I’m through with symbolic, feelgood, bumper-sticker activism; I’ve taken Phil Ochs’s I Ain’t a-Marchin’ Anymore to heart and I’ve left the “peace parade” marches and rallies with their tired chants and terrible speakers behind. I take a practical approach, learning about the tax laws and about how to live well by being down-to-earth and sensibly frugal.
How do I feel about my life now that I’ve gone from a $100,000-a-year urban playboy lifestyle to living on around $12,000? Money Magazine profiled me briefly, for an article they put out on how to avoid paying taxes. They concluded that their readers probably wouldn’t enjoy what they called the “ascetic lifestyle” that comes along with my technique.
If this is “asceticism,” asceticism is very underrated. The life I’m leading now is fuller and more enjoyable than ever; I have less anxiety (and less guilt about my taxes) and I feel like I have integrity, and I’m genuinely living a life of abundance.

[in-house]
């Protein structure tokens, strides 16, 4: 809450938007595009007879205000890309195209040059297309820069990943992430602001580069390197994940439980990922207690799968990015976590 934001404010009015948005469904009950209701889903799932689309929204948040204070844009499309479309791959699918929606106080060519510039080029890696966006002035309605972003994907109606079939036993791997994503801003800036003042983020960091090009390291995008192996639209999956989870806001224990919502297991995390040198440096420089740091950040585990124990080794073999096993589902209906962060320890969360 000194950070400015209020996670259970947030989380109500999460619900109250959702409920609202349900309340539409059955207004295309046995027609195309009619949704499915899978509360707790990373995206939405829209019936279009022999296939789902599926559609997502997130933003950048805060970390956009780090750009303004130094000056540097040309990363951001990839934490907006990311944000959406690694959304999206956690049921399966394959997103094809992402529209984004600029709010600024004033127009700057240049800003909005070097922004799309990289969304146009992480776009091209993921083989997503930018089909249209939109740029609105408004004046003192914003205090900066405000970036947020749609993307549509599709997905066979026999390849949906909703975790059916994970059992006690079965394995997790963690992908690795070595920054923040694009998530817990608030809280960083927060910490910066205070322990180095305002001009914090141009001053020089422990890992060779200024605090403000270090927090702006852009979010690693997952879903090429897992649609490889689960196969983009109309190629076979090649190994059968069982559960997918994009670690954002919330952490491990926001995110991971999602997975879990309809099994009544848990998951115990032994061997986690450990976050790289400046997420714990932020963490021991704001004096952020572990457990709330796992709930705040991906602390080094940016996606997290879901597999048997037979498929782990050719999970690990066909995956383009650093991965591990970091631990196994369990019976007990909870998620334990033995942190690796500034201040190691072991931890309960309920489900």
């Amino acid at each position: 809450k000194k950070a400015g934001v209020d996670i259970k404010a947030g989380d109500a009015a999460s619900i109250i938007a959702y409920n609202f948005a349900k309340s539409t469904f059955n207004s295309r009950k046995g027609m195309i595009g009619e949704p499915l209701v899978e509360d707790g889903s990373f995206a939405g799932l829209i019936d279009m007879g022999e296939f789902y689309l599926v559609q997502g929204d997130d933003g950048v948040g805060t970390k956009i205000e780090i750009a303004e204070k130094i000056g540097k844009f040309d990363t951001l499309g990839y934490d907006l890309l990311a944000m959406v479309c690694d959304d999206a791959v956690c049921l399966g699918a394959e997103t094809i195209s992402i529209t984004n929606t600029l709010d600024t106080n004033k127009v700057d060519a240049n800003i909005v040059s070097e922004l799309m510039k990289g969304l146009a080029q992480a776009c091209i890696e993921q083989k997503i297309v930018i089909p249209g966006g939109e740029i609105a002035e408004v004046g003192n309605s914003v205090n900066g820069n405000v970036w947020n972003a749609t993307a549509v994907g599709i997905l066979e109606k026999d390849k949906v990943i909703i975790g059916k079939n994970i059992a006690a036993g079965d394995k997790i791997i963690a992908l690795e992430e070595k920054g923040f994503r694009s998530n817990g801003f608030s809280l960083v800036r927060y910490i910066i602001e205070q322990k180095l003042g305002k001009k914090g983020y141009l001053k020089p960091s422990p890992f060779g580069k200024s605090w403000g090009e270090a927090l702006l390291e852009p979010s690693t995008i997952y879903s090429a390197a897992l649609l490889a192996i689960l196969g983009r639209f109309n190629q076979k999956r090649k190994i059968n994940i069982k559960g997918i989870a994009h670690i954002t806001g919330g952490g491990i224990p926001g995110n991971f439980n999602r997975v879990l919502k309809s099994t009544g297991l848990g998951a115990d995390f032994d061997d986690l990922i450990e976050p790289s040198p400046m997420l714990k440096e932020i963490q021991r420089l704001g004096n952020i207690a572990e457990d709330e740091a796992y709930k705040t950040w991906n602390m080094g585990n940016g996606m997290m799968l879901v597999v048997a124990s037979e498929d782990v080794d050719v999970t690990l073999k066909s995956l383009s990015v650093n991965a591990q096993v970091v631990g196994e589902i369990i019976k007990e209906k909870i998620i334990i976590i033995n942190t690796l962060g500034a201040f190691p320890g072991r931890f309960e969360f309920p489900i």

For one thing, by being willing to take in less income, I am able to work fewer hours. It turns out that those free hours are much more valuable than the money for which I’d been trading them (and the more practice I get in living vigorously, the more valuable my free time becomes to me). Now, more of what I do with my life is for goals I think are valuable, useful, and interesting; much less is what I have to put up with for a paycheck.
I don’t have a one-size-fits-all strategy for abundance and fulfillment. But what I’ve learned is that by taking a more direct responsibility for your life and your effect on the world, by radically reassessing how your activities relate to your priorities, and by backing away from the consumer and job cultures, you can make your own life better and reduce your complicity in making other people’s lives suck.